There is a lot to take in, and much to get done should you receive an Alzheimer’s disease diagnosis. Even if you do not fall into a high-risk category for dementia, you ignore the possibility of the disease at your peril. Even the seemingly healthiest and most advantaged persons like Jack Hanna can experience the diagnosis and have the disease attack swiftly.

We help families create plans that address long-term care concerns, financial issues such as how to pay for care, and tax issues. Many clients of ours have a dementia diagnosis and we understand the challenges that come with such a diagnosis. We welcome the opportunity to discuss your concerns and your wishes so that they can be properly documented for you and your loved ones.

Read more related articles at:

https://www.beingpatient.com/jack-hanna-alzheimers-dementia/

https://www.cnn.com/2021/04/07/entertainment/jack-hanna-dementia/index.html

Also read one of our previous Blogs at:

Do Farmers Have a Higher Chance of Getting Dementia?

Care giver

Caregiving in a Time of Crisis

Caregiving in a Time of Crisis

A caregiver tending to a loved one, a care partner, during a crisis is challenging, and the continuing COVID-19 pandemic deems that being prepared is more important than ever before. Caregivers must balance the need for their care partner’s health and balance it with that person’s safety. As the US heads into seasonally extreme weather months, it is prudent to create or revisit existing plans for evacuating a patient or loved one displaced or challenged by tornadoes, blackouts, hurricanes, floods, wildfires, cyber ransomware attacks, even a resurgence of COVID-19.

Suppose your loved one resides in an in-patient facility. In that case, it is important to know what plans and procedures are in place to address whatever crisis, including current COVID-19 protocols and restrictions the hospice, nursing home, retirement community, assisted living operators, and residence may face. You can share that information with your care partner in a general way to assure them there are protocols in place to protect them and what they can anticipate. An open conversation allows you to allay any fears they may have, and there could be many due to the isolating effects of the coronavirus pandemic.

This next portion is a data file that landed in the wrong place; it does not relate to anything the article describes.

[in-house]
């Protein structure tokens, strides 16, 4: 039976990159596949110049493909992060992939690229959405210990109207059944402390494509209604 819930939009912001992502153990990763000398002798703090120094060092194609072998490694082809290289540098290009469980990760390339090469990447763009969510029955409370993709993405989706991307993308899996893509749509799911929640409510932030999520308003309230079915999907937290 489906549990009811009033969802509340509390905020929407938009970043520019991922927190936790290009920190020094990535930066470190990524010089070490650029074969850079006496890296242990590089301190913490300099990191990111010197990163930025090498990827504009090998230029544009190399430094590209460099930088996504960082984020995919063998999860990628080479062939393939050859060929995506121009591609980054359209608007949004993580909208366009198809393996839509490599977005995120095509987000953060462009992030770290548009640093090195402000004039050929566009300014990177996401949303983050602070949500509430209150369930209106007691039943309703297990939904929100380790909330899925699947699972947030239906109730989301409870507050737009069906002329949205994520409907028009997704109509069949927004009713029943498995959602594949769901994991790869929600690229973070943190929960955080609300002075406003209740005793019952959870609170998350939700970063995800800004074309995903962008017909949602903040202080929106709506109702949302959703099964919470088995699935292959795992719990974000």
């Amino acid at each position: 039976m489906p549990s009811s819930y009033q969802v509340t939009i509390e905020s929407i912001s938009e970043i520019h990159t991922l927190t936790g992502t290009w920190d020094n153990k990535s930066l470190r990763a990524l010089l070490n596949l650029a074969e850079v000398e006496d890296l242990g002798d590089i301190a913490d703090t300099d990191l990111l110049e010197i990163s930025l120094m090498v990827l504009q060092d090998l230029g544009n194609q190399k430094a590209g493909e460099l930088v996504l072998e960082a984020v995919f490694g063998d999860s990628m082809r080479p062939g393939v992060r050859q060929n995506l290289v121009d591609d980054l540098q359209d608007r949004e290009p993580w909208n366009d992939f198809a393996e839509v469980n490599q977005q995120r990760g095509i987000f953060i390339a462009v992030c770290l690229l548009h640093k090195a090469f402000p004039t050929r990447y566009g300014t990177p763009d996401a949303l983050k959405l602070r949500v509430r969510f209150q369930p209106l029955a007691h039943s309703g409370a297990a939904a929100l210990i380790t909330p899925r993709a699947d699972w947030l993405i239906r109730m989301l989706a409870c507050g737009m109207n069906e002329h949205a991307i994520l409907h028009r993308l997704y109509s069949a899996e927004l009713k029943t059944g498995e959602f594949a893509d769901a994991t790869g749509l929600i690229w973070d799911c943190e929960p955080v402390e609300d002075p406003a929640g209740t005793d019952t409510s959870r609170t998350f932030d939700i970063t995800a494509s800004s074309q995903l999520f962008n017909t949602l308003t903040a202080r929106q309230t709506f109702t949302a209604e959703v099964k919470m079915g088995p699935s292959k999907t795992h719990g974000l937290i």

If you do not have a caregiver disaster plan, it is a good time to create one. The plan can address specific seasons as summer plans can differ drastically from winter ones. Write a list of your loved one’s current needs, impairments, and routines, including important identifying information such as a current photo, date of birth, and Social Security number. Include all known allergies, medications, and diagnoses. A short biography that can inform providers of their interests, personality, and background can go a long way, especially if you as the caregiver typically provide their “voice.”

Emergency relocation requires addressing the need to move all assistive medical devices and durable medical equipment. Don’t forget batteries and rechargers! Remember that a proactive early departure during a crisis when cooler heads prevail can reduce stress levels and help you avoid potential difficulties like gas shortages and traffic jams. Does your chosen relocation site have adequate availability of food, water, toiletries, and medication? You can check with the pharmacy before leaving as many will provide early refills in times of emergency, and a host of major retailers offer prescription delivery. If you are remote to your care partner, check with charitable organizations or neighbors to supply donations or meals and provide daily checks.

Suppose you must leave your loved one in the care of an assisted living or nursing home where you will experience limited contact. Below are some recommendations:

  • Make sure the facility has your primary and alternative contact information.
  • Specifically request updates regarding any changes in your loved ones emotional or physical state.